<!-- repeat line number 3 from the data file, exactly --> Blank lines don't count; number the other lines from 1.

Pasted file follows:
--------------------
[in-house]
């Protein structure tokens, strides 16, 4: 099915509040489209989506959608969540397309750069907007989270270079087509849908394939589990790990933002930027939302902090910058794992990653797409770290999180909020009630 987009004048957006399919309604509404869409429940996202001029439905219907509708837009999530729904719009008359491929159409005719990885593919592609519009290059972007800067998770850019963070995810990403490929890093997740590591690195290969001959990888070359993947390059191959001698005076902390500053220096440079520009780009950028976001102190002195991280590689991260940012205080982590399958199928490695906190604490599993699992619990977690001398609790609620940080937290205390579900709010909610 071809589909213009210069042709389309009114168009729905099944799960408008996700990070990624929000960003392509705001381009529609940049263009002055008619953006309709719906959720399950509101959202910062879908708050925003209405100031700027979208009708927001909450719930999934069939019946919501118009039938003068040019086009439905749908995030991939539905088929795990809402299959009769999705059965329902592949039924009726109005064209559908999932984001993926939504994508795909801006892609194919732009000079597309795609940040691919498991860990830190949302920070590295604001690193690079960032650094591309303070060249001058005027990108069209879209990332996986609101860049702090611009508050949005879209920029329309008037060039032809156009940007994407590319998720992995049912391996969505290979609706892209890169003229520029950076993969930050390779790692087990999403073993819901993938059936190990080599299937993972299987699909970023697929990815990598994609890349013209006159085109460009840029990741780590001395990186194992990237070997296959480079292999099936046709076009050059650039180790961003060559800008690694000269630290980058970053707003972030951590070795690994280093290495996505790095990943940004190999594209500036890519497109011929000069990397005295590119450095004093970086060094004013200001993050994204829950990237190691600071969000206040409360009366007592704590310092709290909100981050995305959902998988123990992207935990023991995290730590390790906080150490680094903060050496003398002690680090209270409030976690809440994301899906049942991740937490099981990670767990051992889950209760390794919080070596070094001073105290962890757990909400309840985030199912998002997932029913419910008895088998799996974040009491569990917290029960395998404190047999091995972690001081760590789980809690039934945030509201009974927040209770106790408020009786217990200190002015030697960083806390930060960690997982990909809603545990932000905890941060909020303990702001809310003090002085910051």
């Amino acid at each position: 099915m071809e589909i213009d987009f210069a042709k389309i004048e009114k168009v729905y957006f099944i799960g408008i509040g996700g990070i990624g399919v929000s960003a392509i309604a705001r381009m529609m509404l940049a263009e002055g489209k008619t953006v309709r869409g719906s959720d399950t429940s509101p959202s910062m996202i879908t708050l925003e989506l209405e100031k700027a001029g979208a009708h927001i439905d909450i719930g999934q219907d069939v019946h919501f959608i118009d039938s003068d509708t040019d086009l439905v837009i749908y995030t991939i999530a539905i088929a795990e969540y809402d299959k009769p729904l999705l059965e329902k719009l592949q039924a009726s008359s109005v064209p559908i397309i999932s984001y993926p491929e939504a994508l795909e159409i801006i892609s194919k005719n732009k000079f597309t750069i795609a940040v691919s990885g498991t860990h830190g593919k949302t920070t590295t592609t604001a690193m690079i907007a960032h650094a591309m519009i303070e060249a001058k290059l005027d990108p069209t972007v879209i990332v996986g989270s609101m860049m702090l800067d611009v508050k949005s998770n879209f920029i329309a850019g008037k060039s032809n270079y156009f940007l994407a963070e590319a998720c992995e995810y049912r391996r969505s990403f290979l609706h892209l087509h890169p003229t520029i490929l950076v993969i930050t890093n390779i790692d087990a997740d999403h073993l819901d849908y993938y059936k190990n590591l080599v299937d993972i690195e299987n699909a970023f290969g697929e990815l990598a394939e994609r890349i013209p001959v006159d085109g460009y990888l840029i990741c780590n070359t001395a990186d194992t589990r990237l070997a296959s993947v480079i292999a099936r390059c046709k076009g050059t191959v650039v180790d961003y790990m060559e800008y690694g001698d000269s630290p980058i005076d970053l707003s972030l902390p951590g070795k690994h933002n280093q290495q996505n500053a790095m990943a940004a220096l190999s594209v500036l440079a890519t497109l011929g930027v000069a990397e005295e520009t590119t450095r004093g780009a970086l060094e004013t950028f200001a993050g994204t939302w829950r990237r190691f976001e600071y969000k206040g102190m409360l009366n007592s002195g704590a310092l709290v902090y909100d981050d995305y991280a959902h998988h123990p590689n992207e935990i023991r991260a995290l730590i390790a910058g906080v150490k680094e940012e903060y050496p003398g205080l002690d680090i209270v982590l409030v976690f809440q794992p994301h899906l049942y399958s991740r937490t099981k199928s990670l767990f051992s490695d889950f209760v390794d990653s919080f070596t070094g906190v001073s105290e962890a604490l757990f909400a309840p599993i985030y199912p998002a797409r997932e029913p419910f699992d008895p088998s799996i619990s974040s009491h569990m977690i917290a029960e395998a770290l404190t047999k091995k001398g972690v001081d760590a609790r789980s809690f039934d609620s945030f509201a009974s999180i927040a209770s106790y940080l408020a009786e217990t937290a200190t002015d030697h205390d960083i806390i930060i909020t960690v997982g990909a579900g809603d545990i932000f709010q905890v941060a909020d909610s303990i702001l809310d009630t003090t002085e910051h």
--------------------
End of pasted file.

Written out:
């Amino acid at each position: 099915m071809e589909i213009d987009f210069a042709k389309i004048e009114k168009v729905y957006f099944i799960g408008i509040g996700g990070i990624g399919v929000s960003a392509i309604a705001r381009m529609m509404l940049a263009e002055g489209k008619t953006v309709r869409g719906s959720d399950t429940s509101p959202s910062m996202i879908t708050l925003e989506l209405e100031k700027a001029g979208a009708h927001i439905d909450i719930g999934q219907d069939v019946h919501f959608i118009d039938s003068d509708t040019d086009l439905v837009i749908y995030t991939i999530a539905i088929a795990e969540y809402d299959k009769p729904l999705l059965e329902k719009l592949q039924a009726s008359s109005v064209p559908i397309i999932s984001y993926p491929e939504a994508l795909e159409i801006i892609s194919k005719n732009k000079f597309t750069i795609a940040v691919s990885g498991t860990h830190g593919k949302t920070t590295t592609t604001a690193m690079i907007a960032h650094a591309m519009i303070e060249a001058k290059l005027d990108p069209t972007v879209i990332v996986g989270s609101m860049m702090l800067d611009v508050k949005s998770n879209f920029i329309a850019g008037k060039s032809n270079y156009f940007l994407a963070e590319a998720c992995e995810y049912r391996r969505s990403f290979l609706h892209l087509h890169p003229t520029i490929l950076v993969i930050t890093n390779i790692d087990a997740d999403h073993l819901d849908y993938y059936k190990n590591l080599v299937d993972i690195e299987n699909a970023f290969g697929e990815l990598a394939e994609r890349i013209p001959v006159d085109g460009y990888l840029i990741c780590n070359t001395a990186d194992t589990r990237l070997a296959s993947v480079i292999a099936r390059c046709k076009g050059t191959v650039v180790d961003y790990m060559e800008y690694g001698d000269s630290p980058i005076d970053l707003s972030l902390p951590g070795k690994h933002n280093q290495q996505n500053a790095m990943a940004a220096l190999s594209v500036l440079a890519t497109l011929g930027v000069a990397e005295e520009t590119t450095r004093g780009a970086l060094e004013t950028f200001a993050g994204t939302w829950r990237r190691f976001e600071y969000k206040g102190m409360l009366n007592s002195g704590a310092l709290v902090y909100d981050d995305y991280a959902h998988h123990p590689n992207e935990i023991r991260a995290l730590i390790a910058g906080v150490k680094e940012e903060y050496p003398g205080l002690d680090i209270v982590l409030v976690f809440q794992p994301h899906l049942y399958s991740r937490t099981k199928s990670l767990f051992s490695d889950f209760v390794d990653s919080f070596t070094g906190v001073s105290e962890a604490l757990f909400a309840p599993i985030y199912p998002a797409r997932e029913p419910f699992d008895p088998s799996i619990s974040s009491h569990m977690i917290a029960e395998a770290l404190t047999k091995k001398g972690v001081d760590a609790r789980s809690f039934d609620s945030f509201a009974s999180i927040a209770s106790y940080l408020a009786e217990t937290a200190t002015d030697h205390d960083i806390i930060i909020t960690v997982g990909a579900g809603d545990i932000f709010q905890v941060a909020d909610s303990i702001l809310d009630t003090t002085e910051h």